2021 | Rockville

UPDATED: Rockville preliminarily approves 365-unit development at King Buick site

Project site is along Md. 355 at car dealership

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Rockville approved a 365-unit development between Md. 355 and Pleasant Drive, at the site of a car dealership.

COURTESY EYA AND CITY OF ROCKVILLE

This story was updated at 10:15 a.m. Wednesday, Sept. 15, 2021, to correct that the King Buick car dealership is still in operation.

Rockville on Monday preliminarily approved an annexation and preliminary development agreement that includes up to 365 units at the site of a car dealership. 

Officials previously discussed the proposed annexation and development at a meeting in July, before Rockville’s summer recess.

The updated agreement includes 247 townhouses and 118 multifamily units. The project would be on roughly 20.58 acres at the King Buick car dealership site along Md. 355, south of Fedor Avenue, city staff documents show. 

At least 58 of the units must be moderately priced dwelling units (MPDUs), according to city code. Those units must be affordable according to formulas involving area median income. For instance, a family of four would qualify for living in one if their maximum income is $77,400.

Mayor Bridget Donnell Newton and City Council members supported the proposal before Monday’s vote.

Council Member Beryl Feinberg and staff members of EYA, the developer of the site, spent several minutes discussing what age range of children a playground at the site should serve.

Feinberg said she has lived in townhouse communities, and wanted to make sure the playground served younger and older kids.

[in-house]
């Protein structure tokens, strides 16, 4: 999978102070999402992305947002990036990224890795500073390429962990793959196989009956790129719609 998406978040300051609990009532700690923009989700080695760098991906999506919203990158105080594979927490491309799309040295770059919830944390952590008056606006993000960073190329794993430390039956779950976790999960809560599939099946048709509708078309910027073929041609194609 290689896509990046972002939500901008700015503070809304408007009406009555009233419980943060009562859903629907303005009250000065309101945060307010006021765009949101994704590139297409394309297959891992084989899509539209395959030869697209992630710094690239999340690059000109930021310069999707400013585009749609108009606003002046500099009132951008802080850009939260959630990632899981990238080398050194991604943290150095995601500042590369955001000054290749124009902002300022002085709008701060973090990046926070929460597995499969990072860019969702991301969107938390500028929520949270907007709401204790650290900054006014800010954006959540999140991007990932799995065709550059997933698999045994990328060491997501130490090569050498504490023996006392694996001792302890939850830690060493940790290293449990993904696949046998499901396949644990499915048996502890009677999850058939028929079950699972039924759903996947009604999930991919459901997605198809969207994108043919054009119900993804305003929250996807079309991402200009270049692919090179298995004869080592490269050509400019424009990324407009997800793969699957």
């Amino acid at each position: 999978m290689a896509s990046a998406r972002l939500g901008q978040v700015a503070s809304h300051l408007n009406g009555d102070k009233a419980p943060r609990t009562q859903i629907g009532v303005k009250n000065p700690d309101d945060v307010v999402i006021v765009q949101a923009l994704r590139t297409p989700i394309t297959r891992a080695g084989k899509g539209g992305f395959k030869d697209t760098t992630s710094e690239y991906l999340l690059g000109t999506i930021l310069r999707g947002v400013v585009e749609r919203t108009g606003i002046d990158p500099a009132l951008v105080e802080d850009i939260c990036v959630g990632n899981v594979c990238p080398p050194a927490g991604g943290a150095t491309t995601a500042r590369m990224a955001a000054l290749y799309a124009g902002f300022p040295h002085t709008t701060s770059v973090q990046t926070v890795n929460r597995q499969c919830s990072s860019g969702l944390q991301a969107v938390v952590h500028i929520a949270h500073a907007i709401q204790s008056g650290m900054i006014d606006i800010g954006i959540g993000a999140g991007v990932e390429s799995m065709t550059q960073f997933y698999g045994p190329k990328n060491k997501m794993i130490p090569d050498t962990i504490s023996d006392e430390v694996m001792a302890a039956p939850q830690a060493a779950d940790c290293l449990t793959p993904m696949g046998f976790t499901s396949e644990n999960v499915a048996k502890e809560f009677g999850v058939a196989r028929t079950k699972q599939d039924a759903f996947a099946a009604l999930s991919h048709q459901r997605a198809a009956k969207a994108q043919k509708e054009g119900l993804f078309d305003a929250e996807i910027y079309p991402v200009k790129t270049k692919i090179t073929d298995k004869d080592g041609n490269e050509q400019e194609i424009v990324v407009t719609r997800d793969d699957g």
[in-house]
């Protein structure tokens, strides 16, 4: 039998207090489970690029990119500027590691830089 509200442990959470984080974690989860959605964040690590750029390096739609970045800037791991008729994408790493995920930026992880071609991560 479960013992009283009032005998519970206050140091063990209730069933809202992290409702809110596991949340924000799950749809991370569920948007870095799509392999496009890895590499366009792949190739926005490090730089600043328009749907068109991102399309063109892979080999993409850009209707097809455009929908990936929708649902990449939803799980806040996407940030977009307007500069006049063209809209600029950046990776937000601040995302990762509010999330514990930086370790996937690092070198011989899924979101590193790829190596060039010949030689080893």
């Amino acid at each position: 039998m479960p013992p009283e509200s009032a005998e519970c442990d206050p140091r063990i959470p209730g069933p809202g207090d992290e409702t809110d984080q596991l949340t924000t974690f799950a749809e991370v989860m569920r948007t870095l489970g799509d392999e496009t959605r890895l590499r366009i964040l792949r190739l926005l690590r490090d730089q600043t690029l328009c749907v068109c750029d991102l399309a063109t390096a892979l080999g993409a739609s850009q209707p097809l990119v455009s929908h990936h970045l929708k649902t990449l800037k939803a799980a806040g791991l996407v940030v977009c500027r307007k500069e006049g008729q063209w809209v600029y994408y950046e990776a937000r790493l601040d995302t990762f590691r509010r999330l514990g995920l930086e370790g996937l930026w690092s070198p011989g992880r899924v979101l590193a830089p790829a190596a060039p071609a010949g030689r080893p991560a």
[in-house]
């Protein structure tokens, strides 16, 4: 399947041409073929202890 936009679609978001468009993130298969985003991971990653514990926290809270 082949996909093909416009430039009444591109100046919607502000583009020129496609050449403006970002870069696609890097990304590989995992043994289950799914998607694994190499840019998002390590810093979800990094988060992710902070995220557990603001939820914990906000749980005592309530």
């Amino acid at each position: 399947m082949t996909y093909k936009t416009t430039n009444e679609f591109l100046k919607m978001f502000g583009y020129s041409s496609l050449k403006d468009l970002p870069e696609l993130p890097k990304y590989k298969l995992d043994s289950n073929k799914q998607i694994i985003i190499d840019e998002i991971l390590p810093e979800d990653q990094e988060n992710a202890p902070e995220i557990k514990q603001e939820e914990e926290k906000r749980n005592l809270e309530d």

“I’ve seen how, when you have a toddler, before your very eyes blink more than once or twice, they become children in third, fourth, fifth, sixth grade, and their needs are different than young to very young children,” Feinberg said. 

EYA did not object to including an age range for the playground in the agreement, but wanted to make sure amendments did not prevent the developer from choosing the playground equipment and age ranges. 

After several minutes, Feinberg, council members and EYA officials agreed to add language in the development agreement, specifying the playground is meant for kids ages 2 to 12. 

The development will also feature a pool, a surrounding patio and a community center, city documents show. 

Council Member Mark Pierzchala praised the project before the vote Monday.

“It’s a really great project, I think it enhances the King Farm community, enhances possibility for King Farm Farmstead and enhances pedestrian and bike transit along [Md.] 355,” Pierzchala said. “I think the city of Rockville ought to be thinking about extending those enhancements further south.”

According to city documents, EYA now must submit more documentation laying out more specifics about the development, before final approval by the mayor and City Council.

Steve Bohnel can be reached at steve.bohnel@bethesdamagazine.com